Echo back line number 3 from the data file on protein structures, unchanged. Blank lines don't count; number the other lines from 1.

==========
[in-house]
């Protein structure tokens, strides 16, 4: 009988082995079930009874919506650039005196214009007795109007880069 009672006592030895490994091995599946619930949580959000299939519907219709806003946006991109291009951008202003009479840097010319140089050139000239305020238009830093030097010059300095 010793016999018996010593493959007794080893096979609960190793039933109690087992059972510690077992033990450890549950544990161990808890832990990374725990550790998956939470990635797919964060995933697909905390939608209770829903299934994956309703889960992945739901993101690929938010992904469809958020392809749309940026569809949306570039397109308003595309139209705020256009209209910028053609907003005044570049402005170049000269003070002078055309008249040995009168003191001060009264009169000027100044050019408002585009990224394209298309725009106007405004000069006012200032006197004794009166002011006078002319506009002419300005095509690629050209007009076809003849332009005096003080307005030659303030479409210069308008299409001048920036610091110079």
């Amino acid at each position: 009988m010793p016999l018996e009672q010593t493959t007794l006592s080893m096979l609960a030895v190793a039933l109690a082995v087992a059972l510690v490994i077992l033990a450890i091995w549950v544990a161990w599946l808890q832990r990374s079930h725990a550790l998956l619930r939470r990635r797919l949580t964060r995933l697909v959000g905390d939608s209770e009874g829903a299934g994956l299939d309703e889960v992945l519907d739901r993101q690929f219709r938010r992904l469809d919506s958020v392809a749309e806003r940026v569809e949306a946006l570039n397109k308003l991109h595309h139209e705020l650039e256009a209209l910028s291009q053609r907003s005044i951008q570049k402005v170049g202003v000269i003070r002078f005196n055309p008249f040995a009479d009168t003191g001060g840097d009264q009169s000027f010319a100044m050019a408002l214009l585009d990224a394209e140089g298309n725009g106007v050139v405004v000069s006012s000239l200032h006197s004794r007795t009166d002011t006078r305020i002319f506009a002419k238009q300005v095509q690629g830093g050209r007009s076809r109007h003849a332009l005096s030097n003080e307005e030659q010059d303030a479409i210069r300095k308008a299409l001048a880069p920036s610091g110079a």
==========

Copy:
């Amino acid at each position: 009988m010793p016999l018996e009672q010593t493959t007794l006592s080893m096979l609960a030895v190793a039933l109690a082995v087992a059972l510690v490994i077992l033990a450890i091995w549950v544990a161990w599946l808890q832990r990374s079930h725990a550790l998956l619930r939470r990635r797919l949580t964060r995933l697909v959000g905390d939608s209770e009874g829903a299934g994956l299939d309703e889960v992945l519907d739901r993101q690929f219709r938010r992904l469809d919506s958020v392809a749309e806003r940026v569809e949306a946006l570039n397109k308003l991109h595309h139209e705020l650039e256009a209209l910028s291009q053609r907003s005044i951008q570049k402005v170049g202003v000269i003070r002078f005196n055309p008249f040995a009479d009168t003191g001060g840097d009264q009169s000027f010319a100044m050019a408002l214009l585009d990224a394209e140089g298309n725009g106007v050139v405004v000069s006012s000239l200032h006197s004794r007795t009166d002011t006078r305020i002319f506009a002419k238009q300005v095509q690629g830093g050209r007009s076809r109007h003849a332009l005096s030097n003080e307005e030659q010059d303030a479409i210069r300095k308008a299409l001048a880069p920036s610091g110079a």